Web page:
I have a bright, happy, 8-year-old daughter. She loves school, has some good friends, and is mature and good-natured nearly all the time. Here's the problem: she dislikes any and all physical activity. The only thing she doesn't like about school is PE, she resists attending birthday parties that are sports-oriented, and has one-by-one given up all physical extra-curricular activities (ballet, gymnastics, soccer, karate). She is nowhere near overweight, but she does like to eat, so I worry for her size down the road if she continues to resist physical activity.
The question is, how much do we push her to be involved in a sport/physical activity outside of school? I don't want her to resent it/us, which is my fear if we make her do something she doesn't want to do. How important is it at this age??
From: LouHen, MetroWest, MA
As you clearly are aware, physical activity is important for many reasons, from heading off obesity and resulting medical issues to making kids smarter. So, yes, exercise is a good thing.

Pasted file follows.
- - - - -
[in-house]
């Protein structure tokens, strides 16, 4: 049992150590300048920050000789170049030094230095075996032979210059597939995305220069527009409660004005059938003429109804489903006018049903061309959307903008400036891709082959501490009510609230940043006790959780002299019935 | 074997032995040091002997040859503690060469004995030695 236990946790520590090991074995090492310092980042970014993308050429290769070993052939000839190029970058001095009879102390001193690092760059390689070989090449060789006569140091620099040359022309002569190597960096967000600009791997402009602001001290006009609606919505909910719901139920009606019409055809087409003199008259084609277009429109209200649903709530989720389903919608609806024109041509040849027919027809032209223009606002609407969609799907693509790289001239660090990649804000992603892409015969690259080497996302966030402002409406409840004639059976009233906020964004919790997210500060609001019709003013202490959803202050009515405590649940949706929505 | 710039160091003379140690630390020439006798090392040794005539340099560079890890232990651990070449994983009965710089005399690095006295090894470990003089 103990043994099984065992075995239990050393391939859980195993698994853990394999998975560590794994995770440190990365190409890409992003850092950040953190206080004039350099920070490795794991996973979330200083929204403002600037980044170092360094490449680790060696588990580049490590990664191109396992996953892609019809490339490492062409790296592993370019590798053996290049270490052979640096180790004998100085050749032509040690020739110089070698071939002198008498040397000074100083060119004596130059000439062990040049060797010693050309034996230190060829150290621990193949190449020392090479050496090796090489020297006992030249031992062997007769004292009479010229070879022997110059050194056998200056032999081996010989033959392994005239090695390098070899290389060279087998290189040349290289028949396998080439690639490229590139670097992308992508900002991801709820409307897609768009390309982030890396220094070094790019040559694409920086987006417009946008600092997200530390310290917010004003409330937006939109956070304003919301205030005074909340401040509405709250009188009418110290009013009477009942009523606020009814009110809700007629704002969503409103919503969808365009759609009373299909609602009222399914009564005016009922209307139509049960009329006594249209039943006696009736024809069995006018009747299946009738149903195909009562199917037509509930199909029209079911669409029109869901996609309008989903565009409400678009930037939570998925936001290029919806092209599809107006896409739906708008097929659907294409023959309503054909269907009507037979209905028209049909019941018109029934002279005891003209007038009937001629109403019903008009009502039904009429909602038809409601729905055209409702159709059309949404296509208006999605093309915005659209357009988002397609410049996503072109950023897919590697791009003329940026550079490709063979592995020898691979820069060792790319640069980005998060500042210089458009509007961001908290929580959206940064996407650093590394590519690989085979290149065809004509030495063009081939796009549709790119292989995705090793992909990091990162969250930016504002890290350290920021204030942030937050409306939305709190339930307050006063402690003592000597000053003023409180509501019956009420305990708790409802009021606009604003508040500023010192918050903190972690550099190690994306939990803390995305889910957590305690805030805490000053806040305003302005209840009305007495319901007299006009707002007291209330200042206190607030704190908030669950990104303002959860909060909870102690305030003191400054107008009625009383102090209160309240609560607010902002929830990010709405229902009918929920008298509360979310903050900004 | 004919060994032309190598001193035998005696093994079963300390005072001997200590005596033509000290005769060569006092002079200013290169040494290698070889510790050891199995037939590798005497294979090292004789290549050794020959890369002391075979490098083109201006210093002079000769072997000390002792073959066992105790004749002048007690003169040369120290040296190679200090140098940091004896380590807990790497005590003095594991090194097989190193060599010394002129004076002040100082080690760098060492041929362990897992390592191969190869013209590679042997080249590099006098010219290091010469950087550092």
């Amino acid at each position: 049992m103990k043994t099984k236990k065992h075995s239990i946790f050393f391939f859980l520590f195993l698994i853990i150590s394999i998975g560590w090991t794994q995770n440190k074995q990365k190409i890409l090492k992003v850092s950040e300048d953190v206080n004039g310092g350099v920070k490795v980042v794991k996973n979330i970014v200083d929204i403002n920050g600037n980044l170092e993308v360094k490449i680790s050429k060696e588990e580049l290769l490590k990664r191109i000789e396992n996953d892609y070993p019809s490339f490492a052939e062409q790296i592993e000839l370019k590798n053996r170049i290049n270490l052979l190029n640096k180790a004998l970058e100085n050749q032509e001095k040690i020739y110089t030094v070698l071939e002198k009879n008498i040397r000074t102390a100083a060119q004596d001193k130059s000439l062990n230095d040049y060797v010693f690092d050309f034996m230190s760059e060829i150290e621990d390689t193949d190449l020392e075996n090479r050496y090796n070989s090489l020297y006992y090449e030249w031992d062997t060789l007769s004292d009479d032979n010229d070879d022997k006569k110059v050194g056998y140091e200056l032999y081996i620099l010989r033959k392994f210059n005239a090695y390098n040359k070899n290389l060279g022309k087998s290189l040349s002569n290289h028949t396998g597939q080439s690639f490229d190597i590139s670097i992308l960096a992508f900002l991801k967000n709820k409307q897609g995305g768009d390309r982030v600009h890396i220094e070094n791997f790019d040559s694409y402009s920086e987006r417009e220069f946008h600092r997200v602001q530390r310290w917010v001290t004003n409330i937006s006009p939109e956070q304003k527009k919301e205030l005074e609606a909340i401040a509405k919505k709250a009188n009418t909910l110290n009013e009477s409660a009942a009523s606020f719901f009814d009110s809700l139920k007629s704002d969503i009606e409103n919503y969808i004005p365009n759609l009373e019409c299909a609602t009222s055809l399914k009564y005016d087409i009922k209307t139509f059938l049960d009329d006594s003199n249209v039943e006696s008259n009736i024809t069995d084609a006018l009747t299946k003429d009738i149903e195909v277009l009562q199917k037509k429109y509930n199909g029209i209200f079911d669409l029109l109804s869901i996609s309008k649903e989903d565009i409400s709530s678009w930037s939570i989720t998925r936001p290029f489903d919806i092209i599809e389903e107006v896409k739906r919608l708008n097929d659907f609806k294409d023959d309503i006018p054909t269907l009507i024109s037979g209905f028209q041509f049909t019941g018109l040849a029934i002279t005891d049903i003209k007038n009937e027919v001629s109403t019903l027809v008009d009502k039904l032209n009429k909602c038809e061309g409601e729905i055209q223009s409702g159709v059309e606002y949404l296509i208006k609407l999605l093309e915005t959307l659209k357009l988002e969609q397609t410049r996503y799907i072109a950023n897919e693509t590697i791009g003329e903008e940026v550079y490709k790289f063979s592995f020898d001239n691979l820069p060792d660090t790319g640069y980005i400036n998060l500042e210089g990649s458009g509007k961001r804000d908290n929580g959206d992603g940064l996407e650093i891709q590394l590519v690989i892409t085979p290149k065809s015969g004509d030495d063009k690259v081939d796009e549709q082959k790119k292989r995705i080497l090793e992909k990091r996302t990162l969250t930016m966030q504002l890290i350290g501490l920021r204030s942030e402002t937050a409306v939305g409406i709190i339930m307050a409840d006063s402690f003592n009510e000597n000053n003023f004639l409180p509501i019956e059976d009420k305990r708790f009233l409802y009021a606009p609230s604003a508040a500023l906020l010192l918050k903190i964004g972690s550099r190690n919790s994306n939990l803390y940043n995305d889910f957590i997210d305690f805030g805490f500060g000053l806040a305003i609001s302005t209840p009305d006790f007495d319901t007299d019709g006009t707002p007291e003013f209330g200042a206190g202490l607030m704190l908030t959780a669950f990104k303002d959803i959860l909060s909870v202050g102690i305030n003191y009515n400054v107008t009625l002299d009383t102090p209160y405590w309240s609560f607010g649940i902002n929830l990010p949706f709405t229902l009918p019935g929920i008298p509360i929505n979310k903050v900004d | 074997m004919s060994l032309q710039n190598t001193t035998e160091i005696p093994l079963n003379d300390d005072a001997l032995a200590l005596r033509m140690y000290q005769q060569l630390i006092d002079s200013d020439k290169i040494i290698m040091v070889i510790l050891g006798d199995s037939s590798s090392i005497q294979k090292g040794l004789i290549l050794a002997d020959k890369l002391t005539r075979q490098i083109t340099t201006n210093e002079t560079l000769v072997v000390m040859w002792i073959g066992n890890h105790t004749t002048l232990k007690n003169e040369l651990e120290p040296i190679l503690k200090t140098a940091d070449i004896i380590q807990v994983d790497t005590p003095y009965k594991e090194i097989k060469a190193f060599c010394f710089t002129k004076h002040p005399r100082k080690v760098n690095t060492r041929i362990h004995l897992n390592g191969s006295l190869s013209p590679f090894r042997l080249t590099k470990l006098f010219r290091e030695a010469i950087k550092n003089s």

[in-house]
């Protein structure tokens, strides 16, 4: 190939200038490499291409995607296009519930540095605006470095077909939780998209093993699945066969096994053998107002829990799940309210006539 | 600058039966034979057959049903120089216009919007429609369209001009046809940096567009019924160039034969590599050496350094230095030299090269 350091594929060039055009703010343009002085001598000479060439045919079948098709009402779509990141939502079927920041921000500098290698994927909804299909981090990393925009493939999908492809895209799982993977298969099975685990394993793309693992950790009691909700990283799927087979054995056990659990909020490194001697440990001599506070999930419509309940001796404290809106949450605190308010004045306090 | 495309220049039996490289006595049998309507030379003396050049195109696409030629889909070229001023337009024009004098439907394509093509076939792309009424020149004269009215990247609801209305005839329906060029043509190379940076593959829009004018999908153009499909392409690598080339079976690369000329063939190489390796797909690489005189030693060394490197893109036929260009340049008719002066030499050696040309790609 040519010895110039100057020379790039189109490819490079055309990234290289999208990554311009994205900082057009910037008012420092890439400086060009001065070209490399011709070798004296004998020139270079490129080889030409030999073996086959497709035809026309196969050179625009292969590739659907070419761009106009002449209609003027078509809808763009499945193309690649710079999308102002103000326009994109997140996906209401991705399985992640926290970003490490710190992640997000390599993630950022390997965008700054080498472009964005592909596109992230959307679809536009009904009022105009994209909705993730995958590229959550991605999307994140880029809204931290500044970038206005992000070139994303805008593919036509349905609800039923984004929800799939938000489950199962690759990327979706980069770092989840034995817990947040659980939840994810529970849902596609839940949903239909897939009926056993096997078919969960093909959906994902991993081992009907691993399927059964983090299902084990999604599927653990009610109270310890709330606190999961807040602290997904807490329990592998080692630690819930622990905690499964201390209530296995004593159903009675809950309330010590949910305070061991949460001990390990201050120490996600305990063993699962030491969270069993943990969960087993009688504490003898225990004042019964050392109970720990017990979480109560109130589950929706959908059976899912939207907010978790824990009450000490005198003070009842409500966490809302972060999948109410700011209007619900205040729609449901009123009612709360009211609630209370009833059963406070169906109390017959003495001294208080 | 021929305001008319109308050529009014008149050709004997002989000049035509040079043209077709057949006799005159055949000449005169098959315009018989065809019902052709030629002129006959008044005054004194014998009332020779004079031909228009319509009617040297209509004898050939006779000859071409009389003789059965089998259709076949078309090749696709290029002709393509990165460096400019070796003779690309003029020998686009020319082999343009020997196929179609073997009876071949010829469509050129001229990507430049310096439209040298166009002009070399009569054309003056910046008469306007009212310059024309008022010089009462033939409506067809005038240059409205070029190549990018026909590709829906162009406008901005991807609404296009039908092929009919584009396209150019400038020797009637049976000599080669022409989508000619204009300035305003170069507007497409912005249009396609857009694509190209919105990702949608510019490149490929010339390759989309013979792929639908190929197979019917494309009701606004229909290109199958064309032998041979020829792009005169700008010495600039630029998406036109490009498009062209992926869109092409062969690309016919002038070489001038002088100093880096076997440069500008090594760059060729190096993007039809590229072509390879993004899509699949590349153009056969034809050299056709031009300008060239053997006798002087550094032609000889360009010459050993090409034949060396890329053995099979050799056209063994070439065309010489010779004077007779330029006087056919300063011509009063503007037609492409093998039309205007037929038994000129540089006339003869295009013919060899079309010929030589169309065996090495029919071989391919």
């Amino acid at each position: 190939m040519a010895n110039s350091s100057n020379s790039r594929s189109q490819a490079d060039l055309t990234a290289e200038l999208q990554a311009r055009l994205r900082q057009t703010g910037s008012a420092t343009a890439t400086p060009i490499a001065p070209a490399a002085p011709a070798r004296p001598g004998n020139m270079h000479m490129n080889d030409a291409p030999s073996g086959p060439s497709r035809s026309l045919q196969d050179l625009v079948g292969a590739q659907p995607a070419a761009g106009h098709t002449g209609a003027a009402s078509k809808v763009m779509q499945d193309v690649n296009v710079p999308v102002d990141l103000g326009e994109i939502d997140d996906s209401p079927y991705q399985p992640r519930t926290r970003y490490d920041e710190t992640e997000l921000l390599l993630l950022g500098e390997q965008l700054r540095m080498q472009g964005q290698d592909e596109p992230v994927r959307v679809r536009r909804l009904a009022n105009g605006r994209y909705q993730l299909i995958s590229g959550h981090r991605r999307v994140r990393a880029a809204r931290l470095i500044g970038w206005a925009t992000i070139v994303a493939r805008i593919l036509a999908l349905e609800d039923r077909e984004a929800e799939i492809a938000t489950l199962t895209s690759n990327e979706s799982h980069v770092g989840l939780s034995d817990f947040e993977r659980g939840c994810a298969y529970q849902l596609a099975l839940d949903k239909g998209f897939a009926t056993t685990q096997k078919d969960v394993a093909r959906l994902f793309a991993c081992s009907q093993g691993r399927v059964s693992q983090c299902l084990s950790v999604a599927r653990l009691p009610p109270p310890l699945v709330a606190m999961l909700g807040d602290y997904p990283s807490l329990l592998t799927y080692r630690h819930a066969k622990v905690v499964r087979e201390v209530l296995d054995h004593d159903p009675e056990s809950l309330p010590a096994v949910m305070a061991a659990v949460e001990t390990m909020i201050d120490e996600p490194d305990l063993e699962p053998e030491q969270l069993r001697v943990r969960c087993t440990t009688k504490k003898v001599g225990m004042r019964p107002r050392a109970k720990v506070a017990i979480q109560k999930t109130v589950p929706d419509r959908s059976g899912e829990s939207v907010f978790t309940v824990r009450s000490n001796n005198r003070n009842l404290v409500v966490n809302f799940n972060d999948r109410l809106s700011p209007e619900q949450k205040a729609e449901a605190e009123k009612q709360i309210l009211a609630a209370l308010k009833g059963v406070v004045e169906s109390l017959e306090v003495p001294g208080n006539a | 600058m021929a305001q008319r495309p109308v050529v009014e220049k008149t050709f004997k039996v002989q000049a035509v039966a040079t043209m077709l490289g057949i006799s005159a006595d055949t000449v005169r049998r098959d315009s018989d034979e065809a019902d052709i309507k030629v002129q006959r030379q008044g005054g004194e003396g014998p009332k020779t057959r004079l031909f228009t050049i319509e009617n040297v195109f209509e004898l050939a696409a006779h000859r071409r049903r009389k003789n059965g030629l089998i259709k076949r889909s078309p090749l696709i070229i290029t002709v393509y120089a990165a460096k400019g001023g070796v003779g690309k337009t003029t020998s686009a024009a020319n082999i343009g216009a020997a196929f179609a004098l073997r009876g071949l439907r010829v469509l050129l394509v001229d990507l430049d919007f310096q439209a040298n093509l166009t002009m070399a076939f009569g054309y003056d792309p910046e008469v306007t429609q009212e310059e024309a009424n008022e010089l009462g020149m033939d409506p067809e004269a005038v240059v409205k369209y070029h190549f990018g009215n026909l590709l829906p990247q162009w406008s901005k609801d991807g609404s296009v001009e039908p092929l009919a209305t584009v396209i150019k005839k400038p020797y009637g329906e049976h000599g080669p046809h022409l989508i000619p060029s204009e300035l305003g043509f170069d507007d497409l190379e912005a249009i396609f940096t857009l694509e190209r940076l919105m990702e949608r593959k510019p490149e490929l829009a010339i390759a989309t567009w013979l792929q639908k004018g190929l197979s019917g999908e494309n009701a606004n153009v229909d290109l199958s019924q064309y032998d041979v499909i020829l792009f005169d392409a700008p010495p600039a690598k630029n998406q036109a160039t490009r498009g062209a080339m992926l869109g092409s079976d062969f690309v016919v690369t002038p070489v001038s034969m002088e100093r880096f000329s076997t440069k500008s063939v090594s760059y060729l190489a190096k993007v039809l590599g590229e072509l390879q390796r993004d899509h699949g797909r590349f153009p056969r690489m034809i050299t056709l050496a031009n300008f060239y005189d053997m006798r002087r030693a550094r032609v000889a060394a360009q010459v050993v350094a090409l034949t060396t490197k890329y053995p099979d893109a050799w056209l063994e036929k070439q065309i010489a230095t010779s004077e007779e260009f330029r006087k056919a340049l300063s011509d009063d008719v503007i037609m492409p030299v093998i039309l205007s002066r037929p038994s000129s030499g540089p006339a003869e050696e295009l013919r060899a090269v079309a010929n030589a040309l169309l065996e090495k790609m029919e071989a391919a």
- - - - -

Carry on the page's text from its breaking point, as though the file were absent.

But: it doesn't need to be adult-led, organized, or even competitive. In fact, the best exercise is simply free play, such as old-fashioned playground play, or kid-organized games ("Tag! You're it!"). Do she and her friends ever ride bikes? Jump rope? Play hop-scotch? Jump on a trampoline? Play at the beach? Run in the water? If she's got a fair share of this kind of activity, I wouldn't worry. (She and her friends never heard of hop-scotch? Get some chalk and show them how it's done.)
And what about family activities: A weekend hike, a family bike ride, badminton, touch football, a walk around the neighborhood. Doing something together as a family can remove the onus of "exercise" and turn it into "this is what our family does." And if you don't do these things now as a family, it's never too late to turn over a new leaf. Just don't make her be the reason it's happening.
You've introduced her to a few different possibilities of extra-curricular sports, and now I'd let it go. Maybe she'll want to try something down the road because her best friend does, and maybe there's just something about the structure, the rough and tumble or the competition that she doesn't like. Heck, maybe she doesn't like the way the gym smells. It sounds like she's a healthy, typically-developing kid who has friends and that, by definition, means they are doing something physical some of the time. (If their play literally revolves around screen activities when they are together, it's time for some rules. Read this.)
The author is solely responsible for the content.